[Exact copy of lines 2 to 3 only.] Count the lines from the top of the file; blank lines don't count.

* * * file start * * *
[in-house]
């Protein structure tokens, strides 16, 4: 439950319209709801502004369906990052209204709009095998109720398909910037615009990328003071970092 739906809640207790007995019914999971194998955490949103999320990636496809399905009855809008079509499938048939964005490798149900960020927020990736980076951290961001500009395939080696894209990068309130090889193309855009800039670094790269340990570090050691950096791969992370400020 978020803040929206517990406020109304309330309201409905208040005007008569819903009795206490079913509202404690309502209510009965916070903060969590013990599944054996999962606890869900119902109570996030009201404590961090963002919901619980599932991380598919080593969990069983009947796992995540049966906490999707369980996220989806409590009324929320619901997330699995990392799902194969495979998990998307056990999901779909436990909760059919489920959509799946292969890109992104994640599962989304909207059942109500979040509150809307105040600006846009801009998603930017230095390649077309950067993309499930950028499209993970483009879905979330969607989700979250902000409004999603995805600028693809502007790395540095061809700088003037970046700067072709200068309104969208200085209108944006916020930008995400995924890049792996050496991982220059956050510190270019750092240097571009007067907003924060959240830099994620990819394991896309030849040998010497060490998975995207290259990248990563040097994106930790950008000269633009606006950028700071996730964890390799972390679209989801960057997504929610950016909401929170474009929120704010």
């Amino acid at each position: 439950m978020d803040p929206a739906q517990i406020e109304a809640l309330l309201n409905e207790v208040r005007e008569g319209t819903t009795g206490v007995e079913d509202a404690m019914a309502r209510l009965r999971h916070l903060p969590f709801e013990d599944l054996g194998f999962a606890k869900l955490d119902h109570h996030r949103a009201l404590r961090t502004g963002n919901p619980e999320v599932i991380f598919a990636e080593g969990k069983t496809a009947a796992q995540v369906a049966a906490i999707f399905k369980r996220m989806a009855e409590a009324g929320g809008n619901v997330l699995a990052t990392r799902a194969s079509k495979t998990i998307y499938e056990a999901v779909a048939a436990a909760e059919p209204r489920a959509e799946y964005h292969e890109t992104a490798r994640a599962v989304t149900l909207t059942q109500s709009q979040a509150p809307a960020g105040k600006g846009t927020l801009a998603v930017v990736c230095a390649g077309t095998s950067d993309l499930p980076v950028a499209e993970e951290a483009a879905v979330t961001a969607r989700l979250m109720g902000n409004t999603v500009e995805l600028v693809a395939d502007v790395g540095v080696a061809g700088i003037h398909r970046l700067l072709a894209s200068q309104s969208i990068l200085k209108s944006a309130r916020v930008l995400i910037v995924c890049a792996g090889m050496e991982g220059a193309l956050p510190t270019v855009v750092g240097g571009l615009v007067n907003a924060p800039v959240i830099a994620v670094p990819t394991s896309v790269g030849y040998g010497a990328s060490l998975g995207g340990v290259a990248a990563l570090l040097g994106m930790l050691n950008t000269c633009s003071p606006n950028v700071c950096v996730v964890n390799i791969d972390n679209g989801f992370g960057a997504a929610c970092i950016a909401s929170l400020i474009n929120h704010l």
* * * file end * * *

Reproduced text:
């Protein structure tokens, strides 16, 4: 439950319209709801502004369906990052209204709009095998109720398909910037615009990328003071970092 739906809640207790007995019914999971194998955490949103999320990636496809399905009855809008079509499938048939964005490798149900960020927020990736980076951290961001500009395939080696894209990068309130090889193309855009800039670094790269340990570090050691950096791969992370400020 978020803040929206517990406020109304309330309201409905208040005007008569819903009795206490079913509202404690309502209510009965916070903060969590013990599944054996999962606890869900119902109570996030009201404590961090963002919901619980599932991380598919080593969990069983009947796992995540049966906490999707369980996220989806409590009324929320619901997330699995990392799902194969495979998990998307056990999901779909436990909760059919489920959509799946292969890109992104994640599962989304909207059942109500979040509150809307105040600006846009801009998603930017230095390649077309950067993309499930950028499209993970483009879905979330969607989700979250902000409004999603995805600028693809502007790395540095061809700088003037970046700067072709200068309104969208200085209108944006916020930008995400995924890049792996050496991982220059956050510190270019750092240097571009007067907003924060959240830099994620990819394991896309030849040998010497060490998975995207290259990248990563040097994106930790950008000269633009606006950028700071996730964890390799972390679209989801960057997504929610950016909401929170474009929120704010």
């Amino acid at each position: 439950m978020d803040p929206a739906q517990i406020e109304a809640l309330l309201n409905e207790v208040r005007e008569g319209t819903t009795g206490v007995e079913d509202a404690m019914a309502r209510l009965r999971h916070l903060p969590f709801e013990d599944l054996g194998f999962a606890k869900l955490d119902h109570h996030r949103a009201l404590r961090t502004g963002n919901p619980e999320v599932i991380f598919a990636e080593g969990k069983t496809a009947a796992q995540v369906a049966a906490i999707f399905k369980r996220m989806a009855e409590a009324g929320g809008n619901v997330l699995a990052t990392r799902a194969s079509k495979t998990i998307y499938e056990a999901v779909a048939a436990a909760e059919p209204r489920a959509e799946y964005h292969e890109t992104a490798r994640a599962v989304t149900l909207t059942q109500s709009q979040a509150p809307a960020g105040k600006g846009t927020l801009a998603v930017v990736c230095a390649g077309t095998s950067d993309l499930p980076v950028a499209e993970e951290a483009a879905v979330t961001a969607r989700l979250m109720g902000n409004t999603v500009e995805l600028v693809a395939d502007v790395g540095v080696a061809g700088i003037h398909r970046l700067l072709a894209s200068q309104s969208i990068l200085k209108s944006a309130r916020v930008l995400i910037v995924c890049a792996g090889m050496e991982g220059a193309l956050p510190t270019v855009v750092g240097g571009l615009v007067n907003a924060p800039v959240i830099a994620v670094p990819t394991s896309v790269g030849y040998g010497a990328s060490l998975g995207g340990v290259a990248a990563l570090l040097g994106m930790l050691n950008t000269c633009s003071p606006n950028v700071c950096v996730v964890n390799i791969d972390n679209g989801f992370g960057a997504a929610c970092i950016a909401s929170l400020i474009n929120h704010l």